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RE: Linkbases, Topic Maps,and RDF Knowledge Bases -- help meunderstand, please

It helped me understand the relation between topic maps and rdf to
compare it with the notion of atom as seen in physics and
in chemistry. For a chemist, an atom is an elementary building block
for matter, for a physicist, an atom is a complex set of elementary
particles that can interact between each other.

It's not because there are two ways to regard an atom that either physics
or chemistry should be suppressed. They probably shouldn't be merged either.
But rather
they could be made work together.

RDF and Topic maps address basically the same problem, but the layer of
represention is different. Topic maps are better for "high level"
description (chemistry),
RDF is closer to what a computer actually does in terms of connecting
granules of information
(physics). I think what needs to be done is to articulate these two levels
in the clearest possible
way, and then take the features of topic maps and rdf and assign them to
where they belong,
while resolving the overlap. It's not an obvious task, but I think it's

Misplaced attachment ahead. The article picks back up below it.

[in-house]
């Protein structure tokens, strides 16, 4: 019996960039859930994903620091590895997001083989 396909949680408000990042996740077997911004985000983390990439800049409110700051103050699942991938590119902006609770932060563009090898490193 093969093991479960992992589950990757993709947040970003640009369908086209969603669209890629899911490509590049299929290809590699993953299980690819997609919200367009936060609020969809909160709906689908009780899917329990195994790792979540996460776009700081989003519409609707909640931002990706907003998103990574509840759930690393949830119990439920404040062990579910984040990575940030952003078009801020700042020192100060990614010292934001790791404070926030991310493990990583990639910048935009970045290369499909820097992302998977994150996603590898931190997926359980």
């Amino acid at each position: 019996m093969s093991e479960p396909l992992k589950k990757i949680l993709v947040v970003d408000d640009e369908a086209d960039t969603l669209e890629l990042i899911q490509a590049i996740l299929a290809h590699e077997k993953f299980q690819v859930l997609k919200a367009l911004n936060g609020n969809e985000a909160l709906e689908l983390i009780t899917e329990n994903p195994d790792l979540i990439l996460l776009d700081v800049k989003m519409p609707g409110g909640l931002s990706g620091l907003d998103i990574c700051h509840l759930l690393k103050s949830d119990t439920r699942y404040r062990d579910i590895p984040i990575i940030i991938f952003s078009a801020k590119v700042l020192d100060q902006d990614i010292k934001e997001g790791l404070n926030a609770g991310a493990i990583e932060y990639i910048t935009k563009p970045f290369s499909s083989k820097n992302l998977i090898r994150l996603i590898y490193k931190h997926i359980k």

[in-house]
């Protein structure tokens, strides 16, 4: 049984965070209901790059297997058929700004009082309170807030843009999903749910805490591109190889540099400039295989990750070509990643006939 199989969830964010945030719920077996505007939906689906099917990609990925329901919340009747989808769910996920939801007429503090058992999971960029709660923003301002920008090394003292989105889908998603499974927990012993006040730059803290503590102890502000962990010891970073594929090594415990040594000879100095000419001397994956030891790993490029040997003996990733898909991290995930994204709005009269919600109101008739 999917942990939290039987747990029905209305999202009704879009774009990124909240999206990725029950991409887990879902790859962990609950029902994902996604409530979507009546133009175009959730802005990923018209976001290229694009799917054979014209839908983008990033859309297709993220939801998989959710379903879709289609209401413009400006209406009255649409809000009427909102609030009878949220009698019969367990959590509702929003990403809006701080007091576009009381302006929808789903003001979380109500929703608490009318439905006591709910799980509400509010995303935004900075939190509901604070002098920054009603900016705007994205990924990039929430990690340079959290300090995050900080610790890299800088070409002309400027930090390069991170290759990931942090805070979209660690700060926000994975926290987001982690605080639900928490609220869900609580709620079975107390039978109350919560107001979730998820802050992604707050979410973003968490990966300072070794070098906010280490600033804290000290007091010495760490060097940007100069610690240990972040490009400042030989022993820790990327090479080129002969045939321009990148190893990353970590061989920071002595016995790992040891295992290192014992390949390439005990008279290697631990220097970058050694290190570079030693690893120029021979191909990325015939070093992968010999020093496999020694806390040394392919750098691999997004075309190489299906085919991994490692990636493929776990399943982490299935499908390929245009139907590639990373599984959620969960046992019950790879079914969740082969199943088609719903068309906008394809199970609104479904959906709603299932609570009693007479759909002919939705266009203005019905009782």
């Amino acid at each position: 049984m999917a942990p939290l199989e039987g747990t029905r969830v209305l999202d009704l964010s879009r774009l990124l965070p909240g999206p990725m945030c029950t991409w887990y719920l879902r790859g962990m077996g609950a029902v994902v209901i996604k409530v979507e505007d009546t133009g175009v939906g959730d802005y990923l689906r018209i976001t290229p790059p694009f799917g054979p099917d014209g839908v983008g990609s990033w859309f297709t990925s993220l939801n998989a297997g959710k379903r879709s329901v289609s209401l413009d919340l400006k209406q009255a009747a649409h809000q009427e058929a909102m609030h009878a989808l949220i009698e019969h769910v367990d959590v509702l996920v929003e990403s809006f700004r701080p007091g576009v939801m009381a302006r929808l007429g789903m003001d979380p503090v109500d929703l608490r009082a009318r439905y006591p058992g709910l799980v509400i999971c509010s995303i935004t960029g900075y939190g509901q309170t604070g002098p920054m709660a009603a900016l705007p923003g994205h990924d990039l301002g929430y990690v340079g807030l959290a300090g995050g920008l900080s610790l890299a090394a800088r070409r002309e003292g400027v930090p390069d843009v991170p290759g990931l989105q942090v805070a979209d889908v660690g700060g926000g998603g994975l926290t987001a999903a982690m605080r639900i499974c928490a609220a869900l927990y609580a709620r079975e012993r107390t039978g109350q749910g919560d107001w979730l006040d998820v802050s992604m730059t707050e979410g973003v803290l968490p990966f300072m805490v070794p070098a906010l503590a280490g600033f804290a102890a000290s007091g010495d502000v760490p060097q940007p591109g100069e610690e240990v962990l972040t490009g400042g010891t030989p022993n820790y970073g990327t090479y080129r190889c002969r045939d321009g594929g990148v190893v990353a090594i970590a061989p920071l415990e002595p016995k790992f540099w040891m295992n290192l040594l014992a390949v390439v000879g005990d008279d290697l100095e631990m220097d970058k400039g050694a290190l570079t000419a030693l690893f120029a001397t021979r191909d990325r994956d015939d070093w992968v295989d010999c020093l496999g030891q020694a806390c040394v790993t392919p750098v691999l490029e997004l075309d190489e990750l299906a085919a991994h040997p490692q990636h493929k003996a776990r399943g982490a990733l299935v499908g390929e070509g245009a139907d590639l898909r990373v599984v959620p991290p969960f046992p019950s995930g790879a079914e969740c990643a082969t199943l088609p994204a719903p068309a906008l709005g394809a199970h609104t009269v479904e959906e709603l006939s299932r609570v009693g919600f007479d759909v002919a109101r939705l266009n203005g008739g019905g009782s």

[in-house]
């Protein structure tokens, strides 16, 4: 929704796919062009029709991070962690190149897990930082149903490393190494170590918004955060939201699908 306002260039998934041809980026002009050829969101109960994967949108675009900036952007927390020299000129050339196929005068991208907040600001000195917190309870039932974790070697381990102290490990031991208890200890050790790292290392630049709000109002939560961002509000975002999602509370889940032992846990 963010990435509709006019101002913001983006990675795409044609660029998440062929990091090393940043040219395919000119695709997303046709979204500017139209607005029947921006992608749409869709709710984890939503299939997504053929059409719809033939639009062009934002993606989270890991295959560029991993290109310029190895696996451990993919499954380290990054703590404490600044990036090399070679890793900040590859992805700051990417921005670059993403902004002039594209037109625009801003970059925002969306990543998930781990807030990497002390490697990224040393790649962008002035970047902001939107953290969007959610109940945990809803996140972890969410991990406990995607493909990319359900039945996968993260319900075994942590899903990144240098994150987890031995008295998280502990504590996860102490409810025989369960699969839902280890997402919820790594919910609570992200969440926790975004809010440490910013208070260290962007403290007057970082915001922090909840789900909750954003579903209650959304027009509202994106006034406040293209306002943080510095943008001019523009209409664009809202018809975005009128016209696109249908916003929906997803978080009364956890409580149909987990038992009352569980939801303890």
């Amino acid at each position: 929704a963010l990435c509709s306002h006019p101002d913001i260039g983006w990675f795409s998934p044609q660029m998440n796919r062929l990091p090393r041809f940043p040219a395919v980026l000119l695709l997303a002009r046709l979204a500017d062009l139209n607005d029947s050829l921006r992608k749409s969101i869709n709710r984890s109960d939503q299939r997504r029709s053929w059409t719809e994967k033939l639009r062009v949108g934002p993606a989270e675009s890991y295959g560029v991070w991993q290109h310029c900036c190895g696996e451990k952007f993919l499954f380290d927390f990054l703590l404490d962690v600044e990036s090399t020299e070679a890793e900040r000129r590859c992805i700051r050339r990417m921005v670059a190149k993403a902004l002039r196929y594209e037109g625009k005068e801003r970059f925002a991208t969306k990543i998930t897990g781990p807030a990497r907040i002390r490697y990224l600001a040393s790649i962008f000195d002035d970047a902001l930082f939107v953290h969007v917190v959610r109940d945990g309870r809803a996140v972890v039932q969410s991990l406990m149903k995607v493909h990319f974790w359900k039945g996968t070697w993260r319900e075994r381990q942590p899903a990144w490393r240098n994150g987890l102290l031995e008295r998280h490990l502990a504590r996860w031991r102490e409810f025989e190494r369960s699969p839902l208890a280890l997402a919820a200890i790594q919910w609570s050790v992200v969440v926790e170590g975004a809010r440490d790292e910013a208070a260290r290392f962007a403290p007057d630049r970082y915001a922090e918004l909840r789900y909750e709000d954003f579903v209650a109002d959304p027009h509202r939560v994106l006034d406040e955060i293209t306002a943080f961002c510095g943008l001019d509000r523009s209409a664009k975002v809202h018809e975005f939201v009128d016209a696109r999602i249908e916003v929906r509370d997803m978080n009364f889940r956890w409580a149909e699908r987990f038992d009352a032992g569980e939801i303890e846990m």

worth trying.

I see Xlink as supplying the basic syntax for expressing links. While the
ISO Topic maps
standard was based on the HyTime equivalent of extended links, XTM is only
based on
simple xlinks which are instantiated in three forms:

- topicRef : points to a syntactical topic
- subjectIndicatorRef: points to a resource, which is indicating the subject
of a topic (although the topic doesn't necessarily exist as a syntactical
- resourceRef: points to a resource which itself constitutes the subject of
a topic (although the topic doesn't necessarily exist as a syntactical

Michel Biezunski, InfoLoom
Tel +33 1 44 59 84 29 Cell +33 6 03 99 25 29
Email: mb@infoloom.com  Web: www.infoloom.com